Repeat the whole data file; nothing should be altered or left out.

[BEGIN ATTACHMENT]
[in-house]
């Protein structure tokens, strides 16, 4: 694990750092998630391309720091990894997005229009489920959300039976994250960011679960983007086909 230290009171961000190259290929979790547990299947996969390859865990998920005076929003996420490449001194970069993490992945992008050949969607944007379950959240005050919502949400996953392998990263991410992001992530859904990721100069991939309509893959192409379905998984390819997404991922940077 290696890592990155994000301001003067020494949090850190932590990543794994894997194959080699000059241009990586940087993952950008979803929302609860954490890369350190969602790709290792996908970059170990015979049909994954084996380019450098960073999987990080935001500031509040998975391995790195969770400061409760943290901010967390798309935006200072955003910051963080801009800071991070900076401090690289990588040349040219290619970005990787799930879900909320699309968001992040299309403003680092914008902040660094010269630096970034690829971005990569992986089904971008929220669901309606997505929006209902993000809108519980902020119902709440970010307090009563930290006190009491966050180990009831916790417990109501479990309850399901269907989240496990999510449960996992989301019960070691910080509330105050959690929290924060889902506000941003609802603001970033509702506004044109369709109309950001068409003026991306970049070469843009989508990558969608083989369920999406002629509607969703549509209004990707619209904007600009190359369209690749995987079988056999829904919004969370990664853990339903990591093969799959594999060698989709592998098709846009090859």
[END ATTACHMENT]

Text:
[in-house]
């Protein structure tokens, strides 16, 4: 694990750092998630391309720091990894997005229009489920959300039976994250960011679960983007086909 230290009171961000190259290929979790547990299947996969390859865990998920005076929003996420490449001194970069993490992945992008050949969607944007379950959240005050919502949400996953392998990263991410992001992530859904990721100069991939309509893959192409379905998984390819997404991922940077 290696890592990155994000301001003067020494949090850190932590990543794994894997194959080699000059241009990586940087993952950008979803929302609860954490890369350190969602790709290792996908970059170990015979049909994954084996380019450098960073999987990080935001500031509040998975391995790195969770400061409760943290901010967390798309935006200072955003910051963080801009800071991070900076401090690289990588040349040219290619970005990787799930879900909320699309968001992040299309403003680092914008902040660094010269630096970034690829971005990569992986089904971008929220669901309606997505929006209902993000809108519980902020119902709440970010307090009563930290006190009491966050180990009831916790417990109501479990309850399901269907989240496990999510449960996992989301019960070691910080509330105050959690929290924060889902506000941003609802603001970033509702506004044109369709109309950001068409003026991306970049070469843009989508990558969608083989369920999406002629509607969703549509209004990707619209904007600009190359369209690749995987079988056999829904919004969370990664853990339903990591093969799959594999060698989709592998098709846009090859």